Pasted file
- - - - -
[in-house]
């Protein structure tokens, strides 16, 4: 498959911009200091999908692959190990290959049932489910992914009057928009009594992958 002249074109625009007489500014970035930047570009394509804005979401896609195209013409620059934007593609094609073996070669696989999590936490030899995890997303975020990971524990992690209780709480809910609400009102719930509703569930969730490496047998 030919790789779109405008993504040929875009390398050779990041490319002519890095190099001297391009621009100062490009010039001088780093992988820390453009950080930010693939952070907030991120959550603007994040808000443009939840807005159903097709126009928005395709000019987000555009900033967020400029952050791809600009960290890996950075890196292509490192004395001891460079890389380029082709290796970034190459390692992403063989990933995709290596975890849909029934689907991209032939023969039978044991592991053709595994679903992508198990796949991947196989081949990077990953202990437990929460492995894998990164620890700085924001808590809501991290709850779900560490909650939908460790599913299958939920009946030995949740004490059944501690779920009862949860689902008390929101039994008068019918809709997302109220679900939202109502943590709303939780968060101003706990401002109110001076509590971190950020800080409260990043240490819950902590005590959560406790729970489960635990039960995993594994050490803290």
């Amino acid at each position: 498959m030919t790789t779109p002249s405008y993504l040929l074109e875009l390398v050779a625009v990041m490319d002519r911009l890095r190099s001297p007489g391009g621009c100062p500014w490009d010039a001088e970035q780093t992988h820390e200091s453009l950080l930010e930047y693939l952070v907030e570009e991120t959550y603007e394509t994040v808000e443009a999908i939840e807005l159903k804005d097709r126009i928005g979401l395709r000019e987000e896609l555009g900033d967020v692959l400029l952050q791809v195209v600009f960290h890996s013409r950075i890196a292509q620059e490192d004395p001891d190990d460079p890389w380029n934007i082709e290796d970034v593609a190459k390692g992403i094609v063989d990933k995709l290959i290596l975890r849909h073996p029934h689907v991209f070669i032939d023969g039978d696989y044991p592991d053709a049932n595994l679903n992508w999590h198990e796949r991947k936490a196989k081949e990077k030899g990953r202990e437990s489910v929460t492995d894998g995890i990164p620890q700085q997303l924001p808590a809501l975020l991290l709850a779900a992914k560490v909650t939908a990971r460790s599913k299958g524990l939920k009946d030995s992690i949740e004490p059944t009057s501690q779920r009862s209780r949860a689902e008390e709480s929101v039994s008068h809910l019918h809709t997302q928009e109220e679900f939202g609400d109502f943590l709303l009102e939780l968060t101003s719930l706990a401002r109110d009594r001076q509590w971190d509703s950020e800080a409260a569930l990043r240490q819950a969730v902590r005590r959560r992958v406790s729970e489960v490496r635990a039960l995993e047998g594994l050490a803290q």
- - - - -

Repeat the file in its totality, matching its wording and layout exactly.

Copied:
[in-house]
């Protein structure tokens, strides 16, 4: 498959911009200091999908692959190990290959049932489910992914009057928009009594992958 002249074109625009007489500014970035930047570009394509804005979401896609195209013409620059934007593609094609073996070669696989999590936490030899995890997303975020990971524990992690209780709480809910609400009102719930509703569930969730490496047998 030919790789779109405008993504040929875009390398050779990041490319002519890095190099001297391009621009100062490009010039001088780093992988820390453009950080930010693939952070907030991120959550603007994040808000443009939840807005159903097709126009928005395709000019987000555009900033967020400029952050791809600009960290890996950075890196292509490192004395001891460079890389380029082709290796970034190459390692992403063989990933995709290596975890849909029934689907991209032939023969039978044991592991053709595994679903992508198990796949991947196989081949990077990953202990437990929460492995894998990164620890700085924001808590809501991290709850779900560490909650939908460790599913299958939920009946030995949740004490059944501690779920009862949860689902008390929101039994008068019918809709997302109220679900939202109502943590709303939780968060101003706990401002109110001076509590971190950020800080409260990043240490819950902590005590959560406790729970489960635990039960995993594994050490803290």
């Amino acid at each position: 498959m030919t790789t779109p002249s405008y993504l040929l074109e875009l390398v050779a625009v990041m490319d002519r911009l890095r190099s001297p007489g391009g621009c100062p500014w490009d010039a001088e970035q780093t992988h820390e200091s453009l950080l930010e930047y693939l952070v907030e570009e991120t959550y603007e394509t994040v808000e443009a999908i939840e807005l159903k804005d097709r126009i928005g979401l395709r000019e987000e896609l555009g900033d967020v692959l400029l952050q791809v195209v600009f960290h890996s013409r950075i890196a292509q620059e490192d004395p001891d190990d460079p890389w380029n934007i082709e290796d970034v593609a190459k390692g992403i094609v063989d990933k995709l290959i290596l975890r849909h073996p029934h689907v991209f070669i032939d023969g039978d696989y044991p592991d053709a049932n595994l679903n992508w999590h198990e796949r991947k936490a196989k081949e990077k030899g990953r202990e437990s489910v929460t492995d894998g995890i990164p620890q700085q997303l924001p808590a809501l975020l991290l709850a779900a992914k560490v909650t939908a990971r460790s599913k299958g524990l939920k009946d030995s992690i949740e004490p059944t009057s501690q779920r009862s209780r949860a689902e008390e709480s929101v039994s008068h809910l019918h809709t997302q928009e109220e679900f939202g609400d109502f943590l709303l009102e939780l968060t101003s719930l706990a401002r109110d009594r001076q509590w971190d509703s950020e800080a409260a569930l990043r240490q819950a969730v902590r005590r959560r992958v406790s729970e489960v490496r635990a039960l995993e047998g594994l050490a803290q």